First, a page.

A second thing to look out for is the type of connection between the security policy server and the LDAP server. LDAP supports SSL and simple password protection. If your security service does not use SSL and the LDAP server is distributed, that is, not on the same physical machine as the security service, then your security data is passed in the clear and is susceptible to snooping. The preferred security approach is to use a system that supports an SSL connection to the LDAP server. As usual, this should be looked at from a risk management point of view. What problems would you face if your security policy data was compromised? Be sure to check the type of connection from the service to the LDAP server that your security provider supports.
Not all your sensitive data will be handled by the LDAP server, even if that is your persistent store for your security policy data. In our analysis of our security system, we realize there is a distinction between policy data and functional data. Specifically, we transmit users’ credit card numbers as functional data, whereas our policy data includes information such as user passwords. In the eBusiness design, the credit card numbers are stored in the back-office tier in a relational database, and the connection to that database uses security service protection, including SSL protection. User pass-words are stored in encrypted form in the LDAP server and are passed as security pol-icy data. At eBusiness, our risk assessment is such that we cannot afford to have our security policy data, for example, user passwords, compromised. Therefore, we demand a security service that supports an SSL connection when passing policy data. An alternate solution would be to have the LDAPserver on the same physical machine as the security policy server and to isolate that machine. However, this limits the dis-tributed capabilities of LDAP.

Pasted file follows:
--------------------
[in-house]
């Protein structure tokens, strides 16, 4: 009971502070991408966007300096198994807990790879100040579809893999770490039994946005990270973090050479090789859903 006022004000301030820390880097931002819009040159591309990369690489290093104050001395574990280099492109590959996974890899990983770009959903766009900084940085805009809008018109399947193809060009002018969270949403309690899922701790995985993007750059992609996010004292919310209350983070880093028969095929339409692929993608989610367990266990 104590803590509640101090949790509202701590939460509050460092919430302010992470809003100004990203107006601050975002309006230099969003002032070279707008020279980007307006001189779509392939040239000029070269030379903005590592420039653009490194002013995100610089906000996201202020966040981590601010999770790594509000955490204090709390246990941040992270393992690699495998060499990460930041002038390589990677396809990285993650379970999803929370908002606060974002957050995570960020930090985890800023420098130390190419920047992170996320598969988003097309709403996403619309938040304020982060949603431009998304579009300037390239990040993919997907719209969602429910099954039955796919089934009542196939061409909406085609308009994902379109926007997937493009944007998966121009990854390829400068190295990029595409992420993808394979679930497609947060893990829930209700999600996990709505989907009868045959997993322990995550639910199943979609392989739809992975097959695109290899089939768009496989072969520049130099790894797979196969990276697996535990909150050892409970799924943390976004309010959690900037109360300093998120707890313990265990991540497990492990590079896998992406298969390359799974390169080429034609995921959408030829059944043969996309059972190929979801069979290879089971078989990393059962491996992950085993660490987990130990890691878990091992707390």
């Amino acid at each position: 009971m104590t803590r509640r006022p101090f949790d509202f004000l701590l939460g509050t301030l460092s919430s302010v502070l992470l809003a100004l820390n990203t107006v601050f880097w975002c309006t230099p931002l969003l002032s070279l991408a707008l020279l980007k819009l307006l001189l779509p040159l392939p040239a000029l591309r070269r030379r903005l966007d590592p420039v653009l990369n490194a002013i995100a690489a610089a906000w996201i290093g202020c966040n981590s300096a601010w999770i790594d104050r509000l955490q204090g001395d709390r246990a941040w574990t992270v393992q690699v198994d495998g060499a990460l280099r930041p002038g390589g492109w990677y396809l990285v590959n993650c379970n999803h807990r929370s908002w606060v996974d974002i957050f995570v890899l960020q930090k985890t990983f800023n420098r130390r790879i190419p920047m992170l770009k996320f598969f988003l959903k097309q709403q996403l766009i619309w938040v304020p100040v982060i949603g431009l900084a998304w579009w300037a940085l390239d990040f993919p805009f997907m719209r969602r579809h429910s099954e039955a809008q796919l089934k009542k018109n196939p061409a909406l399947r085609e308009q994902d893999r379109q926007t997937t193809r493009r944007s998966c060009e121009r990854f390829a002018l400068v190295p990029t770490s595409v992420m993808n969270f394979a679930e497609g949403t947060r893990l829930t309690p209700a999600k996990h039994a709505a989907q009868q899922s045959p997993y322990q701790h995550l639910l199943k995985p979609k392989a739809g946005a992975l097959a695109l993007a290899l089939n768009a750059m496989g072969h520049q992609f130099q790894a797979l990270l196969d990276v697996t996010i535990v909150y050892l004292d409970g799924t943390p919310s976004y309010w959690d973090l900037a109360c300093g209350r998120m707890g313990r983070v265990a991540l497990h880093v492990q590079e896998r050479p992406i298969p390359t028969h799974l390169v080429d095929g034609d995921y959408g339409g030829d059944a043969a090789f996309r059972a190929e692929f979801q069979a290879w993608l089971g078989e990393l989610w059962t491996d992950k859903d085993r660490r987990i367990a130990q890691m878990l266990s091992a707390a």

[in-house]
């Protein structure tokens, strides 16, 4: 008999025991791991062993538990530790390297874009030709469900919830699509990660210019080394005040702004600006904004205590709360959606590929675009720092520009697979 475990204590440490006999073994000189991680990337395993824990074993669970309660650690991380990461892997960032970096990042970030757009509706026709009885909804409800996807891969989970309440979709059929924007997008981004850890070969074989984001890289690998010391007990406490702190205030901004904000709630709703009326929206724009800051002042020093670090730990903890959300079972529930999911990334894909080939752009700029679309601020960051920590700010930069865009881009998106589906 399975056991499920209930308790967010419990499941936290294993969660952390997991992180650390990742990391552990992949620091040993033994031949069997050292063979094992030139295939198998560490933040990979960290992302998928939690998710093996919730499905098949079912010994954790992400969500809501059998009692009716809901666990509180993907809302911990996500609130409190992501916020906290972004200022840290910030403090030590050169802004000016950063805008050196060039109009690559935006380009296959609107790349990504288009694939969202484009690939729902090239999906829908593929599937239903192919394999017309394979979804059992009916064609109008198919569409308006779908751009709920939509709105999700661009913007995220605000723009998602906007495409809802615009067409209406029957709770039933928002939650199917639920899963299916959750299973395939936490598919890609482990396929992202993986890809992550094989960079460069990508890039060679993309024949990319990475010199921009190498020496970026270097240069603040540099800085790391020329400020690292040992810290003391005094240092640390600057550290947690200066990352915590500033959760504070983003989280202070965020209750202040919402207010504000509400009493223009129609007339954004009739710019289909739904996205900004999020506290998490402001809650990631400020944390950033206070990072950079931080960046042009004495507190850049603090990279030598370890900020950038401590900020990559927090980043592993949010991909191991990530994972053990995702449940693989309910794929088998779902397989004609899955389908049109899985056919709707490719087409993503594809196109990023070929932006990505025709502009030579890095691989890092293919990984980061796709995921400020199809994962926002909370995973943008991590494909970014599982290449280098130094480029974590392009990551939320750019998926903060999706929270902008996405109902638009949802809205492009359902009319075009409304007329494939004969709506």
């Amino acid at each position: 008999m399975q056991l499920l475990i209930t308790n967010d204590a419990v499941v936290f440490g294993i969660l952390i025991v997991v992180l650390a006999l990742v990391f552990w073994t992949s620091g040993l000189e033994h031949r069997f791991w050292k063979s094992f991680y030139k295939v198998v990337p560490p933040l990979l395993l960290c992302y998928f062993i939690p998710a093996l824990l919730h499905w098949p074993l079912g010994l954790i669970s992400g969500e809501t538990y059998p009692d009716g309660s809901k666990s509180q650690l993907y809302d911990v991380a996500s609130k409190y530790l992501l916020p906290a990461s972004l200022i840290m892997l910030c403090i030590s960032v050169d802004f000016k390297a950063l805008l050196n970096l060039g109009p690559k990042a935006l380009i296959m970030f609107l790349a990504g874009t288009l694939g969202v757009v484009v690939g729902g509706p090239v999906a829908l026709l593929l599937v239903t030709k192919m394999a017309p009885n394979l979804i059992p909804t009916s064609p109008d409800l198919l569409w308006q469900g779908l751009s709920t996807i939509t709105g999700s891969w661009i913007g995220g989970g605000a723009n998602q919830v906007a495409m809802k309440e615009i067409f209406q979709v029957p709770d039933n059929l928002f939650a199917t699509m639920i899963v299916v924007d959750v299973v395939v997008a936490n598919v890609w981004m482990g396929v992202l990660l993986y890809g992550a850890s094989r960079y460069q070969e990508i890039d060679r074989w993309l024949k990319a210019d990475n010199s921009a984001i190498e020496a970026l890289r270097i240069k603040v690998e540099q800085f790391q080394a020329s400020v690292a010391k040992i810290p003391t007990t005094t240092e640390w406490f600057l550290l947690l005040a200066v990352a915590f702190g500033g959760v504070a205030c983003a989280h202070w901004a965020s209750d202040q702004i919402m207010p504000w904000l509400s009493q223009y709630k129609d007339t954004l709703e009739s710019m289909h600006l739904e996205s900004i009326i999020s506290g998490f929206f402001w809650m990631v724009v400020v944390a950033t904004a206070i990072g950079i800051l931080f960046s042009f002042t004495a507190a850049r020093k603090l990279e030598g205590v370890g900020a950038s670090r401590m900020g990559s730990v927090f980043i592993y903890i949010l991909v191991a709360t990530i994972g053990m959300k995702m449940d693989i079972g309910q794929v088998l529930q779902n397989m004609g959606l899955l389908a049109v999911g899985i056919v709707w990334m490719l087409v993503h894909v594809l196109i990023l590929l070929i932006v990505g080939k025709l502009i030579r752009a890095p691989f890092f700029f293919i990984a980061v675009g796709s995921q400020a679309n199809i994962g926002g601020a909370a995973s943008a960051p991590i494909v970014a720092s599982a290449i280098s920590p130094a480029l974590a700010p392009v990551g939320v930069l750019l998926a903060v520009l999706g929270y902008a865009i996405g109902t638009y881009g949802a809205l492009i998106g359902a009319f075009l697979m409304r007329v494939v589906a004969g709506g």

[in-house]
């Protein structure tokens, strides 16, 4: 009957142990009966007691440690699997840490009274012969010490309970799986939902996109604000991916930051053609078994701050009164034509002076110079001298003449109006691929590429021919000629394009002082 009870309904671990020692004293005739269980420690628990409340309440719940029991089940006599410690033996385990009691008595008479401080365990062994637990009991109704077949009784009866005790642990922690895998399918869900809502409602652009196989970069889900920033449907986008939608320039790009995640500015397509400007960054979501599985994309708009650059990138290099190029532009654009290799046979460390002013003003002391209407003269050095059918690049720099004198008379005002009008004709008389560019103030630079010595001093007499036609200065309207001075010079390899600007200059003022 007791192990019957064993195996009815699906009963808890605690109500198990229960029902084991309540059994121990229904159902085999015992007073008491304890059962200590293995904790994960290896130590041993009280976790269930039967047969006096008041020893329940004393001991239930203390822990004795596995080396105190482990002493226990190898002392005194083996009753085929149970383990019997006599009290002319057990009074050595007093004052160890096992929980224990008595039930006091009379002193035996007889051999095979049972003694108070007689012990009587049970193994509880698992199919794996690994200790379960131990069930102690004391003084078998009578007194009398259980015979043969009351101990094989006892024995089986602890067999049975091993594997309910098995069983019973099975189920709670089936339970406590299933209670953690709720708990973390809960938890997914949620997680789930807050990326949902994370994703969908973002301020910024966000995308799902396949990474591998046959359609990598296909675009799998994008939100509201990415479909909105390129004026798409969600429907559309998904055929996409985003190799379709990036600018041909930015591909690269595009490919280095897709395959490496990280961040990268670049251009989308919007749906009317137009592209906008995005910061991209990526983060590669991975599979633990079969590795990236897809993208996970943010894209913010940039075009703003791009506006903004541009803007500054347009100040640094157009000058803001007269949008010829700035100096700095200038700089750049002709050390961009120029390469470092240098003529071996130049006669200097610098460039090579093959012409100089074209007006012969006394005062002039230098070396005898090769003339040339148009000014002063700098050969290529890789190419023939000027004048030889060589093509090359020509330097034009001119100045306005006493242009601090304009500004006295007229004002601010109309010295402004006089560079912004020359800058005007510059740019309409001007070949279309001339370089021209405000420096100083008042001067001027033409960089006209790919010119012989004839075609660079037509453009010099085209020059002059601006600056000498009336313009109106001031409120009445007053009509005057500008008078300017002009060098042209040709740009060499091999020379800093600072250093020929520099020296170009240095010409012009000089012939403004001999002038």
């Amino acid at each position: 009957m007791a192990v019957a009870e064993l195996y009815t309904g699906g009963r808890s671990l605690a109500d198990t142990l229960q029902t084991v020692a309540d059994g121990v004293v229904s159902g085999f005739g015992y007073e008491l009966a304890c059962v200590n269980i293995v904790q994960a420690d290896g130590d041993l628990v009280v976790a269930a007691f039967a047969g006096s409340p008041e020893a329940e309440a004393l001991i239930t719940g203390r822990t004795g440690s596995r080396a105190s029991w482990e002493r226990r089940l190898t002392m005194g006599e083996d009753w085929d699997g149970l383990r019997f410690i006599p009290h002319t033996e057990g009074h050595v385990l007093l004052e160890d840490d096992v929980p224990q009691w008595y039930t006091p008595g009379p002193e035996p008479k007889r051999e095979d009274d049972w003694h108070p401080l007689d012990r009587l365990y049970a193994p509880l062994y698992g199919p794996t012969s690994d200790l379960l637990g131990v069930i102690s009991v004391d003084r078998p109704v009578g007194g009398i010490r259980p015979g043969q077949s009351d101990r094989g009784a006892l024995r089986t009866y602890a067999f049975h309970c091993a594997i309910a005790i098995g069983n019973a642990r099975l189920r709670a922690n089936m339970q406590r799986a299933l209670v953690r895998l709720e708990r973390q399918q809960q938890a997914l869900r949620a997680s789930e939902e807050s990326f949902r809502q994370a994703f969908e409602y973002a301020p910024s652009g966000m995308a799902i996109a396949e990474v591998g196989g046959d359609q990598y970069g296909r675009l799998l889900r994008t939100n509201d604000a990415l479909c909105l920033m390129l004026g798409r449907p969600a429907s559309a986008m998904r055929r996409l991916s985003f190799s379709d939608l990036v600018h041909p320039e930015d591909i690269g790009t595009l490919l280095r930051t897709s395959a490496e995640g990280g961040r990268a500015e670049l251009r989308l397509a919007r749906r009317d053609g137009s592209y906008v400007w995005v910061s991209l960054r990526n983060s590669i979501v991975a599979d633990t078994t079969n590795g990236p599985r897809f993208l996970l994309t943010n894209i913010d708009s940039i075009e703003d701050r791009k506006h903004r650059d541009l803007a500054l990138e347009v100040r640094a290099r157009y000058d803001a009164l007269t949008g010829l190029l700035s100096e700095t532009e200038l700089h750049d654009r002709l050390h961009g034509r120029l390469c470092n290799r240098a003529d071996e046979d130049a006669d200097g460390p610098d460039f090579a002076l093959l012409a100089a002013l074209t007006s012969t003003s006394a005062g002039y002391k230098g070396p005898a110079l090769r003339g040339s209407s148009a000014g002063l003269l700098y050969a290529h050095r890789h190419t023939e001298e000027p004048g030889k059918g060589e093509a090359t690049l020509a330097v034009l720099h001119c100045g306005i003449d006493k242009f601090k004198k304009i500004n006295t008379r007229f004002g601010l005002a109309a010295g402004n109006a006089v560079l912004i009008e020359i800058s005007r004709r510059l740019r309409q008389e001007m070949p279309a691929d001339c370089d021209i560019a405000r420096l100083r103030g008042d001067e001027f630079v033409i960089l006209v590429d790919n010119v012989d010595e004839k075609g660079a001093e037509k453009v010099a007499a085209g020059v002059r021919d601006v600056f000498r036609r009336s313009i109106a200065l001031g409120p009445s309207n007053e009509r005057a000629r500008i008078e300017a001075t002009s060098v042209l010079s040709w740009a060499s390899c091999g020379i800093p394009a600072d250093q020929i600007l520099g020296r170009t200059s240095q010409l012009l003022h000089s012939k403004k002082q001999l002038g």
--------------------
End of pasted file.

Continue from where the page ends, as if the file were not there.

Relational or Object Databases
Most LDAP implementations use a database beneath the LDAP APIs to store security data. Therefore, there is not a big difference in the persistent store for your security data whether your security service provider uses a database directly or through LDAP. The provider’s choice is reflected in the system-level effects, such as performance and fault tolerance. The provider’s choice of persistent store could also show up in other ways, such as additional costs if you have to pay for a third-party persistent store or the replication, distribution, and failover capabilities of the security system as a whole. There is one security aspect of the provider’s choice of persistent store that we dis-cussed in the previous section, which is how the transmission of the security policy data is protected. Just as with LDAP, the connection with the database chosen by your security provider must supply a secure channel to that database. This might be harder for the provider using an older database and thus might be skipped. However, it is crit-ical that you find out what protection scheme the provider is using for this connection